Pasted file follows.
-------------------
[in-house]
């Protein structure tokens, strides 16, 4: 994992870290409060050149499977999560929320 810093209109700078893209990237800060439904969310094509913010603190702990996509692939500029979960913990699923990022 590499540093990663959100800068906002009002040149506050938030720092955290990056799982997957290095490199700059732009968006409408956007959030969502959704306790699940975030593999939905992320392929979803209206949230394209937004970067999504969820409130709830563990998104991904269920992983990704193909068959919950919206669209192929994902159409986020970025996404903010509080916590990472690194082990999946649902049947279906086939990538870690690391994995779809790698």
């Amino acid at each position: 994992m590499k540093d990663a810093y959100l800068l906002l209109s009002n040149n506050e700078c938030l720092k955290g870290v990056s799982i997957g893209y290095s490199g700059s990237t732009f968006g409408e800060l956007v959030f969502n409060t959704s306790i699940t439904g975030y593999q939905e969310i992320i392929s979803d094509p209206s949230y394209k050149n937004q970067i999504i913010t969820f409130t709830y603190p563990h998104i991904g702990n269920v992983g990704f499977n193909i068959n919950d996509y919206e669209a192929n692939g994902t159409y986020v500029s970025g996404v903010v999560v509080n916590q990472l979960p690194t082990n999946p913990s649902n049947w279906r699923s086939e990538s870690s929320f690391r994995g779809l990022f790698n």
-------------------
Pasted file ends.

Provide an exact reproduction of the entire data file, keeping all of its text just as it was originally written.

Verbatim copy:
[in-house]
């Protein structure tokens, strides 16, 4: 994992870290409060050149499977999560929320 810093209109700078893209990237800060439904969310094509913010603190702990996509692939500029979960913990699923990022 590499540093990663959100800068906002009002040149506050938030720092955290990056799982997957290095490199700059732009968006409408956007959030969502959704306790699940975030593999939905992320392929979803209206949230394209937004970067999504969820409130709830563990998104991904269920992983990704193909068959919950919206669209192929994902159409986020970025996404903010509080916590990472690194082990999946649902049947279906086939990538870690690391994995779809790698």
């Amino acid at each position: 994992m590499k540093d990663a810093y959100l800068l906002l209109s009002n040149n506050e700078c938030l720092k955290g870290v990056s799982i997957g893209y290095s490199g700059s990237t732009f968006g409408e800060l956007v959030f969502n409060t959704s306790i699940t439904g975030y593999q939905e969310i992320i392929s979803d094509p209206s949230y394209k050149n937004q970067i999504i913010t969820f409130t709830y603190p563990h998104i991904g702990n269920v992983g990704f499977n193909i068959n919950d996509y919206e669209a192929n692939g994902t159409y986020v500029s970025g996404v903010v999560v509080n916590q990472l979960p690194t082990n999946p913990s649902n049947w279906r699923s086939e990538s870690s929320f690391r994995g779809l990022f790698n």